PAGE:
"The solutions are here now. Let’s experiment together. Collectively, we can test it and refine it to make sure the industry is ready."

4. Small is beautiful
Connected TV has opened up television advertising to small businesses like never before, according to Graeme Hutcheson, Sky’s director of advanced advertising strategy. "The promise is there to help SMEs move into a medium they wouldn’t previously have considered," he said. "According to AdSmart, 70-75% of advertisers running addressable ads are SMEs which you wouldn’t normally expect on TV. There’s a lot of work to do if that is to become programmatic but it does open up the TV ecosystem to smaller businesses."

Izlan added: "ITV will soon launch its ad-buying platform and we are trying to change the legacy of TV buying in big ways. It used to be so difficult – minimum budgets out of reach of many companies and long planning times. The new platforms will make TV much more accessible for small and growing businesses. The addressability adds another layer of benefit." 

5. Don’t make data a dirty word
Everyone wants data but there are different ways to use it intelligently, and sensitively. "Consumers don’t want to be reminded they’re being tracked all the time," said Alice Humphrey, European marketing director of Stella Artois, part of the Budweiser group. "It can be a great source for insight. It’s another way of understanding the consumer but at a higher level." 

Izlan took the argument further. "When we talk about data we immediately think of hyper-targeting and hyper-personalisation. Data is so much more powerful than that. Addressability means you can learn about your viewers to help you plan your creatives and optimise what you’re trying to achieve as a brand over time.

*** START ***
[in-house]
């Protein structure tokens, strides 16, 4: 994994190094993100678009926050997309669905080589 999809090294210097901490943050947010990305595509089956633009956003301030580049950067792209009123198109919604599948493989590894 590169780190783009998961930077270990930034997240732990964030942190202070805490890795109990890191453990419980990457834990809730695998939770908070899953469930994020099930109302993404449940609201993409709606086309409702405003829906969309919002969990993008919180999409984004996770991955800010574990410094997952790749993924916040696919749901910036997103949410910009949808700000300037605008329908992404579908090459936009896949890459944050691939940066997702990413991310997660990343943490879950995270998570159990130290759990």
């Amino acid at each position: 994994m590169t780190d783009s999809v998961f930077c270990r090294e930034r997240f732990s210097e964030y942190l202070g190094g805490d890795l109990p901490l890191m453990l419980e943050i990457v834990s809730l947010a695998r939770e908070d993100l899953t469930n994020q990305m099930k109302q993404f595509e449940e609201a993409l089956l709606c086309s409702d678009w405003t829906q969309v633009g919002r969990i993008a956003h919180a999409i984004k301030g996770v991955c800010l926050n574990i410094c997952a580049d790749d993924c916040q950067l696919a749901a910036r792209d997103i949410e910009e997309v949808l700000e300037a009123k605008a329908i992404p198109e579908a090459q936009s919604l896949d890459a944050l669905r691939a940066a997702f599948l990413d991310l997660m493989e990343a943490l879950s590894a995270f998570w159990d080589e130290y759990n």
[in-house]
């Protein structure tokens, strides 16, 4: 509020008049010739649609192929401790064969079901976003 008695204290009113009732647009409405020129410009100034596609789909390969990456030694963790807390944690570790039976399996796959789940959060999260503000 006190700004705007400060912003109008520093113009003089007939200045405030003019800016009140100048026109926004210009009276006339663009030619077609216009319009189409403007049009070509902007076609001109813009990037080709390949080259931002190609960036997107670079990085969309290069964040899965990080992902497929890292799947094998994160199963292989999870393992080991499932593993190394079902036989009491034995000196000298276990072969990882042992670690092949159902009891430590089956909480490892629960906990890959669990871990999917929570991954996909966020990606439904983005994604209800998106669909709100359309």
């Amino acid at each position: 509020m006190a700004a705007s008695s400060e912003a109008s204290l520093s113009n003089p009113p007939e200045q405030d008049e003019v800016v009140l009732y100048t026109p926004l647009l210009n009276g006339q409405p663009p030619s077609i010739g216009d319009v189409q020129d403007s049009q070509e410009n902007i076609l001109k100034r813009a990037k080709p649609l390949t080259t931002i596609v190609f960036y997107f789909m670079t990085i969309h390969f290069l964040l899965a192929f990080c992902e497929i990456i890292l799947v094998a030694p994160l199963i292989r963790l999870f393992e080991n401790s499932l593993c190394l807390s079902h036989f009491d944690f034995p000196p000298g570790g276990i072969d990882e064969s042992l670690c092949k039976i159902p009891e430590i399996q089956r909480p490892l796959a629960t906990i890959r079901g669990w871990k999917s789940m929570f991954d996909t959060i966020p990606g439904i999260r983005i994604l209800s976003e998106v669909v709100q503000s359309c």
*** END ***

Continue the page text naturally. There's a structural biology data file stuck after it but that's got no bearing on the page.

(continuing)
"We have 31m registered users on ITV Hub and from that we have deterministic profiles that form our own ID spine. This allows us to data match advertisers' data to our first party data for better campaign planning and measurement." 

6. How to slip through the Net(flix)
Ad-free subscription services, like Netflix and Amazon Prime, might be the friend of the consumer but they present headaches for the ad industry. "It’s like a football team which doesn’t have a pitch to play on," said Humphrey. But she cited the partnerships between the Netflix show, Stranger Things, and Coca-Cola and Lego as smart ways for brands to reach those audiences. "It’s a move from interruption to integration," added Humphrey. "It’s an interesting time because we’ll have to think outside the box."

7. Music to my eyes
"What is the future of the ad-funded model for video in general?" asked O’Boyle, who believes that the rising cost of content may soon be too much to bear for the producers like Netflix. Indeed, Hutcheson revealed that Sky spends £24bn a year on content. 

O’Boyle and Castell both believe that subscription services will have to be part ad-funded in the future which provides even better opportunities than linear TV with its relatively passive viewer experience. O’Boyle explained: "CTV is a ‘lean forward’ service where you pull down content. There will be opportunities some of which we don’t even know about yet. I believe the consumer understands that to get good content there has to be some sort of transaction. I’m very optimistic that we’ve only scratched the surface of this."

Castell sees music streaming service Spotify as the model with tiered options including free or low-cost ad-funded content. He also cited the resurgence in audio consumption, particularly podcasts and the acceptance that such content will be sponsored in some form. "We’re just at the start of what’s possible," he said.